• The script analyses your system for various dependencies and from the information it collects, it is able to generate makefiles, configuration files and sometimes header files that will be compatible with your system. If you are not familiar with makefiles, don’t worry about it for now, I will have a lesson dedicated to them. Sometimes dependencies cannot be resolved in which case the configuration (or build) will fail
  • Compile the code
  • Install the program

In the case of gcc, the configure script accepts many arguments but only a few are required in most cases. The target and prefix argument are as described above in the environment variables section. The program-prefix simply adds a prefix to all the binary files, so for example gcc will become msp430-gcc. This is useful when you want to have one makefile that can build the same code for many architectures. For example, if I wanted compile main.c for both msp430 and arm, I could define my compiler as $(target)-gcc and then configure with target=msp430 to use msp430-gcc or configure with target=arm to use arm-gcc.

The disable-nls flag tells the build to disable Native Language Support (NLS) which basically means GCC only outputs diagnostics in English.

Finally, enable-languages tells the build system to compile only the specified languages. Only C is enabled since that is the language we will be using. If you are interested in the many other options for gcc compilation you can read all about them here.

One last thing, if you need to completely clean your build directory or rebuild from scratch,  the “make distclean” command is supposed to do this for you but in my experience it is often not effective. Its easier and safer to just delete the whole build directory and start again.

Did the compilation finish? If not take a coffee break…

Now that its done, you have to install it. Since /opt is owned by root, the install command has to be run with sudo.

sudo make install

This copies all the required files from the build directory to the directory specified by the environment variable PREFIX.

Step 3: Adding the support files

The final step before we are done is installing the device support header and linker files. These files are provided separately from TI in the second file downloaded in step 1.

cd ~/Downloads
unzip msp430-support-files.zip

The files will be extracted to an “include” directory. Inside you will see a lot of header files and linker scripts. The header files include all the device specific definitions and memory locations for registers and peripherals. The linker scripts tell the linker how to map various sections of code to physical memory locations on the device. Although they are all packaged together, the header and linker files belong in different locations in your installation. Use the following commands to copy the files to the appropriate location.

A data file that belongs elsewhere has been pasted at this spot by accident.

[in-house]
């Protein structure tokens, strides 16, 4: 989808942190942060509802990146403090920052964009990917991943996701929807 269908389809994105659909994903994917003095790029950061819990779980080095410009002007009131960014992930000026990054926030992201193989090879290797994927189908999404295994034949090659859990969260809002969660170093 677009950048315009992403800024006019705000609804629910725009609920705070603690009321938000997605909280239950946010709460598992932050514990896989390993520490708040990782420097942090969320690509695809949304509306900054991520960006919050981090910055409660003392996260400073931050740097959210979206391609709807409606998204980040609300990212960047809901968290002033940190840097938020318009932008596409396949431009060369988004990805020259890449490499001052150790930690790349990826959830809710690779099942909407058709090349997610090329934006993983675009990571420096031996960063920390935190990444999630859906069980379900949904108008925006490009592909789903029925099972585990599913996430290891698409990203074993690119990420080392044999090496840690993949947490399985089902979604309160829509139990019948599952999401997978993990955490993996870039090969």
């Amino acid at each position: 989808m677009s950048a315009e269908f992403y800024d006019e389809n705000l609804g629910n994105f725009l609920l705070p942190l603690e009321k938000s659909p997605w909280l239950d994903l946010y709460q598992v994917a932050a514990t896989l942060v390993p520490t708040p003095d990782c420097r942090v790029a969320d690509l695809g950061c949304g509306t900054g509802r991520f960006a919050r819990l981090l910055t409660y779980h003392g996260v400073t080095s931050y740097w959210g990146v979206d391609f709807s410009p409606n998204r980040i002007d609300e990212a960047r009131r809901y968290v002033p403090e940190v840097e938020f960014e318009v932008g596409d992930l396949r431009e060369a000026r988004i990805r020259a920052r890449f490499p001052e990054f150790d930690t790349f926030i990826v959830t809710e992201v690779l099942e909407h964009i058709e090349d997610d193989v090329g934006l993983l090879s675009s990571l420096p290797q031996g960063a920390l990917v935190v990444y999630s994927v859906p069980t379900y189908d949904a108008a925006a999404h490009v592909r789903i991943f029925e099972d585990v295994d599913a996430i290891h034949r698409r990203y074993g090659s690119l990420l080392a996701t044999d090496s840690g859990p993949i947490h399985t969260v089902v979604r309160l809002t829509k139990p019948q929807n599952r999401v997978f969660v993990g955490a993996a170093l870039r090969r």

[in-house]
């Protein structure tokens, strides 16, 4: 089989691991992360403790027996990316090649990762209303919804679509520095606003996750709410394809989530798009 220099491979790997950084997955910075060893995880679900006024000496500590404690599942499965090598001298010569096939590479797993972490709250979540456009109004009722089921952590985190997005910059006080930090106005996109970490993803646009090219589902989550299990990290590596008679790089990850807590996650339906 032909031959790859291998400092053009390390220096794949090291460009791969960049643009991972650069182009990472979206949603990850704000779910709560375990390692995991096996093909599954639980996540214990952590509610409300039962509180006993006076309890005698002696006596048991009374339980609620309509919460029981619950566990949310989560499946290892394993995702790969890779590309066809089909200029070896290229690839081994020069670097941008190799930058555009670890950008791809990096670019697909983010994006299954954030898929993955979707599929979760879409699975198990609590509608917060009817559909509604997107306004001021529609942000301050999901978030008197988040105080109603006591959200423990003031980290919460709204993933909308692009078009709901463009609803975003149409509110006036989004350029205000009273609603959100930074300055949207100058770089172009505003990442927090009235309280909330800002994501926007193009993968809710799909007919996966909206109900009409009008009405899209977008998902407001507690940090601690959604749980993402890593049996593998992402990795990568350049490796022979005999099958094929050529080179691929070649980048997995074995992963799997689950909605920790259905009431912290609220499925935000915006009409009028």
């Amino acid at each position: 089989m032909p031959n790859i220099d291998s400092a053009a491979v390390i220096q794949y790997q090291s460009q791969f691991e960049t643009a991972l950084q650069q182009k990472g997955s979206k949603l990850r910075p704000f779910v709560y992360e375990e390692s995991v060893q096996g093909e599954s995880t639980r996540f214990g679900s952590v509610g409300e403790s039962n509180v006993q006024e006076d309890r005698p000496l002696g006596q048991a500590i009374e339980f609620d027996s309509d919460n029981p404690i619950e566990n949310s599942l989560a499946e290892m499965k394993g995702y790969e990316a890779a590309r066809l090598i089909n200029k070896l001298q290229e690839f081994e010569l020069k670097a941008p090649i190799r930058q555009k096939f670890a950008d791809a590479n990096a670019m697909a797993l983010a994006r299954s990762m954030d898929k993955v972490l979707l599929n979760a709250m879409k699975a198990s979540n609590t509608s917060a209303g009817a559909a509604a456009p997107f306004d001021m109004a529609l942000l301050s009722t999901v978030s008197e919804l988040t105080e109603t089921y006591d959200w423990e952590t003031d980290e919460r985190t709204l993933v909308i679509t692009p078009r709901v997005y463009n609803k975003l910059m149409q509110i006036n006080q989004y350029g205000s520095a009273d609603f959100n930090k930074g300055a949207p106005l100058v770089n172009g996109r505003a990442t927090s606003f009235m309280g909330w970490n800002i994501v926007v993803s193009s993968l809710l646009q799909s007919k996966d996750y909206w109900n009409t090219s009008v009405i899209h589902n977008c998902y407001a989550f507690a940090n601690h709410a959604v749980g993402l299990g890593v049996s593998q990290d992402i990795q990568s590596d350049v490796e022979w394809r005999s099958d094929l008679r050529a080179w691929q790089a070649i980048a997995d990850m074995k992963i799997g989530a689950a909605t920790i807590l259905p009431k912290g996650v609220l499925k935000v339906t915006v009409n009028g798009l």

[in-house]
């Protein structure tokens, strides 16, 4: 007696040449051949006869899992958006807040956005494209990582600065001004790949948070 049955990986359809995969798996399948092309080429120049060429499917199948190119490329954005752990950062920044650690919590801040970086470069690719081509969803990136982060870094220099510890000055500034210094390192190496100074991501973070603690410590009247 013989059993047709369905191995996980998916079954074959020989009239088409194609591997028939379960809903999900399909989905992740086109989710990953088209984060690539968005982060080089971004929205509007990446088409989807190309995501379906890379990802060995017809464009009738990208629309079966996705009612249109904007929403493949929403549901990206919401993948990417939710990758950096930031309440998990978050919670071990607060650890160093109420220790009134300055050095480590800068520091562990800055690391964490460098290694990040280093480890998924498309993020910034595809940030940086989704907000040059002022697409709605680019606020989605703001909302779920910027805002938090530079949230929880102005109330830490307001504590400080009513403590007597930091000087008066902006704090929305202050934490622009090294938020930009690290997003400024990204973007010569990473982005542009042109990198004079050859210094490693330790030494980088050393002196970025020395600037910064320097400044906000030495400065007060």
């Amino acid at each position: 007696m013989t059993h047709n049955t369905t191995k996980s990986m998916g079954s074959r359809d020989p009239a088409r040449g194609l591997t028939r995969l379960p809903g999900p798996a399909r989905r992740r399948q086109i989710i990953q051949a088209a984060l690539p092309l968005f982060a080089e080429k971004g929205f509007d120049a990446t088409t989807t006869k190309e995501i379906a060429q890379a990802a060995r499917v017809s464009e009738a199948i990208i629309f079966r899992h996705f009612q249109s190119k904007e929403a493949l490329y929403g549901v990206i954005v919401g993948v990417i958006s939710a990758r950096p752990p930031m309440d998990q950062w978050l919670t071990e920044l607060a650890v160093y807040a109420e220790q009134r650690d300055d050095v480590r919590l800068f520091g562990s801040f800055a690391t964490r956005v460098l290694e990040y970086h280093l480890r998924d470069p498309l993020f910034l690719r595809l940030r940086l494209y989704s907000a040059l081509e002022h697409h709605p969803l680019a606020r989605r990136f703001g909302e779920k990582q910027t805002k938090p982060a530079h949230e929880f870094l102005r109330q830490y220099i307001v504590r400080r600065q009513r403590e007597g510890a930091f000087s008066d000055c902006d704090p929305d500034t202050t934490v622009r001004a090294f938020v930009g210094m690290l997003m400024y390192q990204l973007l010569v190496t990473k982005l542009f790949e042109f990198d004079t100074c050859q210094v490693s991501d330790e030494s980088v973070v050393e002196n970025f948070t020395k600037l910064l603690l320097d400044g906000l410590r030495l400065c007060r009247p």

cd include
chmod -R 644 *
sudo cp *.ld $PREFIX/msp430-none-elf/lib/430/
sudo cp *.h $PREFIX/msp430-none-elf/include

The second command is used to change the permissions of the files so they can be read by any user. This way the user compiling does not have to have  root privileges. The location where the files are copied to is defined by the toolchain. If you put them somewhere else, it won’t find them.

And there you have it. Next lesson I will give you your first piece of code to compile, introduce you to the various utilities that come with the compiler and show you how to program and run the application on the MSP430 Launchpad.


  1. I followed all the instructions to the tee but when I type in:

    ./sources/tools/configure –target=$TARGET –prefix=”$PREFIX” –program-prefix=msp430- –enable-languages=c –disable-nls make all

    I get this error message:

    configure: WARNING: you should use –build, –host, –target
    configure: WARNING: you should use –build, –host, –target
    checking build system type… Invalid configuration ‘make’: machine ‘make’ not recognized
    configure: error:/bin/bash ./Downloads/sources/tools/config.sub make failed

    1. Hi Stephen,

      Its looks like the double dashes before each of the arguments got changed to single dashes. Can you confirm that you typed it in with double dashes. Also can you show me the output from each of the following commands:

      echo $TARGET
      echo $PREFIX

  2. Nice writeup; it’s really easy to follow!

    On my archlinux system, it runs well until it start compiling sources/tools/gas/as.c. I get an error saying this:

    ../../sources/tools/gas/as.c: In function ‘print_version_id’:
    ../../sources/tools/gas/as.c:224:14: error: ‘TARGET_ALIAS’ undeclared (first use in this function)
    ../../sources/tools/gas/as.c:224:14: note: each undeclared identifier is reported only once for each function it appears in
    ../../sources/tools/gas/as.c: In function ‘parse_args’:
    ../../sources/tools/gas/as.c:635:5: error: ‘TARGET_ALIAS’ undeclared (first use in this function)
    ../../sources/tools/gas/as.c:649:44: error: ‘TARGET_CANONICAL’ undeclared (first use in this function)
    fprintf (stderr, _(“canonical = %sn”), TARGET_CANONICAL);
    ../../sources/tools/gas/as.c:650:43: error: ‘TARGET_CPU’ undeclared (first use in this function)
    fprintf (stderr, _(“cpu-type = %sn”), TARGET_CPU);
    Makefile:894: recipe for target ‘as.o’ failed
    make[4]: *** [as.o] Error 1

    Any idea what’s causing this?

    1. Thanks David. I can’t say I have seen that error before, but it seems like there may be some incompatibility with autoconf. If you look in the build directory, you should see a file called config.status. Open it up and see what target-alias is set to. It should be set to the same value as the target argument, which is msp430-none-elf. Can you please verify that yours is set correctly? If so, the same file exists under the gas directory. Check that one as well.

  3. Hi, I tried to follow your instructions on my archlinux machine but I ran into an error while building the receipe for gdb. It said that the linker couldn’t find library expat which is for parsing XML files. So I checked my installed packages and found out that it’s installed. Therefore I created a dummy program to compile with that library. That worked out without any problems. Here’s the error: